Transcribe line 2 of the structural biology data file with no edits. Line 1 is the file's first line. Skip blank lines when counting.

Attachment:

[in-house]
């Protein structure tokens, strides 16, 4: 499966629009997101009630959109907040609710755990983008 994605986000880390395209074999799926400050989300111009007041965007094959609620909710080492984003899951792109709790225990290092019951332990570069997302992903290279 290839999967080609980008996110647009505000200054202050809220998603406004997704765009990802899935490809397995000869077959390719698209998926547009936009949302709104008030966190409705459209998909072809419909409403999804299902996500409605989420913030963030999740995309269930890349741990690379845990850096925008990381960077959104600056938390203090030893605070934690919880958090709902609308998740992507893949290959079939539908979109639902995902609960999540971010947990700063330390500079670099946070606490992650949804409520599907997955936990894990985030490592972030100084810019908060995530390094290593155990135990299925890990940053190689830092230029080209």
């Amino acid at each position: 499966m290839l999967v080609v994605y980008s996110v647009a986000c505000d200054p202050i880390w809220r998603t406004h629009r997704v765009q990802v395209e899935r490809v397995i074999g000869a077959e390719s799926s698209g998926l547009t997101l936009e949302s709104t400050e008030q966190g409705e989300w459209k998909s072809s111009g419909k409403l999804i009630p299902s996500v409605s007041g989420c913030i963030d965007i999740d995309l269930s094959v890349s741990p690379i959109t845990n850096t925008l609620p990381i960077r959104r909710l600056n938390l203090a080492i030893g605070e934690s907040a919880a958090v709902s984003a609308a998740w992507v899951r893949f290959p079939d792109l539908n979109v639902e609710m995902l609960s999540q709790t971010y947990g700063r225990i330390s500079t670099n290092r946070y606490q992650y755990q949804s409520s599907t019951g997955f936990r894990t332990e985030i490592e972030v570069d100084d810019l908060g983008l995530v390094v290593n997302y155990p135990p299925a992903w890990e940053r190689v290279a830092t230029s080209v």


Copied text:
């Protein structure tokens, strides 16, 4: 499966629009997101009630959109907040609710755990983008 994605986000880390395209074999799926400050989300111009007041965007094959609620909710080492984003899951792109709790225990290092019951332990570069997302992903290279 290839999967080609980008996110647009505000200054202050809220998603406004997704765009990802899935490809397995000869077959390719698209998926547009936009949302709104008030966190409705459209998909072809419909409403999804299902996500409605989420913030963030999740995309269930890349741990690379845990850096925008990381960077959104600056938390203090030893605070934690919880958090709902609308998740992507893949290959079939539908979109639902995902609960999540971010947990700063330390500079670099946070606490992650949804409520599907997955936990894990985030490592972030100084810019908060995530390094290593155990135990299925890990940053190689830092230029080209």